Danny Willett won the 2016 Masters in surprising fashion after Jordan Spieth took a quadruple bogey 7 on the 12th hole.
Jordan Spieth said it would take time to process the loss, a fact that can’t have been made easier by the Masters tradition where the previous winner helps the new champion on with his winner’s jacket.
During the tournament, his wife Amy and his mother Mary were battling breast cancer and no one would have blamed Mickelson if his play reflected that.
And yet, even without a victory on the season and plenty on his mind, Mickelson came into the Masters and once again was at his best to finish 16-under at 272, three shots better than runner-up Lee Westwood.
Mickelson has a total of five major victories, but his magic at the Masters is something else.
1961: The Boston Celtics defeat the St Louis Hawks for their fourth title.
1981: Larry Holmes beats Trevor Berbick in 15 rounds for the heavyweight boxing title.
1996: The NHL’s Detroit Red Wings become just the second team in history to win 60 games in a season.
2015: Many Clouds, ridden by Leighton Aspell, wins the 168th Grand National.
Jordan Spieth admitted it would take him a long time to get over squandering a gilt-edged chance to win back-to-back Masters titles on Sunday.
Four birdies in succession from the sixth gave Spieth a five-shot lead with nine holes to play, only for the world number two to drop shots on the 10th and 11th and run up a quadruple-bogey seven on the 12th.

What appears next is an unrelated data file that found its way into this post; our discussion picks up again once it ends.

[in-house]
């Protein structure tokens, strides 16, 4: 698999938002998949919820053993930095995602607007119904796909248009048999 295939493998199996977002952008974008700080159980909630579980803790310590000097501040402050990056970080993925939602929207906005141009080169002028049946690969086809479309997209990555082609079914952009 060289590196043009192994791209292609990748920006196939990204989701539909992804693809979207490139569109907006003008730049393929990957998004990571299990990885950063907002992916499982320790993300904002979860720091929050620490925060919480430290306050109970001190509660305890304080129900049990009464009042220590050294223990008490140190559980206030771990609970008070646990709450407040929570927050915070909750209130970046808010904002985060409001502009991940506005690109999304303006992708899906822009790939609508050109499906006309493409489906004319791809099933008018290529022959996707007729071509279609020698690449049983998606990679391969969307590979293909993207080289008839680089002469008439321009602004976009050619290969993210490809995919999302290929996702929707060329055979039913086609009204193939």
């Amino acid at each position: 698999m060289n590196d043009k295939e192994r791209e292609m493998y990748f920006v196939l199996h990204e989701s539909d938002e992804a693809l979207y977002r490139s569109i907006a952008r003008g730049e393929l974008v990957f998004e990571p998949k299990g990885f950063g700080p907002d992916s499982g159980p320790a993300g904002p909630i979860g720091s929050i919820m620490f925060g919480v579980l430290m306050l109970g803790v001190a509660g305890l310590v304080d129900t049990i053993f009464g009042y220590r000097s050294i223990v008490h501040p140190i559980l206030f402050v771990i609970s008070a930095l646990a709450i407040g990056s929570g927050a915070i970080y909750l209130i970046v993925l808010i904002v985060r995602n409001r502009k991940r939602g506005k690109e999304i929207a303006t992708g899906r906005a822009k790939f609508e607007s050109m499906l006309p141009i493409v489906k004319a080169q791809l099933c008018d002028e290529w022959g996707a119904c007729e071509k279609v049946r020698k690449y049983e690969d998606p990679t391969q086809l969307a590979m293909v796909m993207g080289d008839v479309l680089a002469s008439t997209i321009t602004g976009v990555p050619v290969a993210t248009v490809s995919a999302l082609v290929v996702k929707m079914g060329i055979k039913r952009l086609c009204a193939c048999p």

The 22-year-old kept his hopes alive with birdies on the 13th and 15th, but a bogey on the 17th confirmed he would have to settle for a share of second place with Lee Westwood.
Spieth, who has now finished second, first and second in his three Masters appearances, said: “It’s tough, really tough.
“Four birdies in a row and I knew that even par (on the back nine) is good by at least a shot and sometimes that makes it hard. You go away from the game plan and start playing conservative. A few weak swings and suddenly I am not leading any more.
“We still have the confidence that we are a closing team, we can close. I have no doubt about that ability. It was just a very tough 30 minutes for me that I hopefully never experience again.
Jordan Spieth's final round at the Masters ...— PGA TOUR (@PGATOUR) April 11, 2016
• 7 birdies
• 4 bogeys
• 1 quadruple bogey https://t.co/hvXHBnKjY8
“But boy, you wonder about not only just the tee shot on 12, but why can’t you just control the second shot, you know, and make five at worse, and you’re still tied for the lead. Big picture, this one will hurt. It will take a while.
“I knew the lead was five with nine holes to play. And I knew that those two bogeys weren’t going to hurt me. But I didn’t take that extra deep breath and really focus on my line on 12. Instead I went up and I just put a quick swing on it.”
Spieth enjoyed a wire-to-wire victory and also led after each of the first three rounds this week, but struggled to reproduce the form of his opening 66 and was pleased to receive help from his coach Cameron McCormick before the final round.
“I didn’t ask for him,” Spieth added. “He texted me and said, hey, would you like it if I came back? I said, sure. It can only help me if he’s here.
“He likes for me to be self-reliant. But at the same time the wheels kind of came off the last three holes on Saturday and I think he felt that just his voice would bring my confidence back into my swing, and it certainly did.
“He knew what was wrong and he knew that if he were here watching shots on the range it would make a difference. And it did, my confidence going into the first hole was fantastic.
“But, listen, I had my B-minus game tee to green and I made up for it around the greens with my putter. Ultimately you just have to have your “A” game every single part, and I just didn’t have those iron swings, as it showed on the back nine.”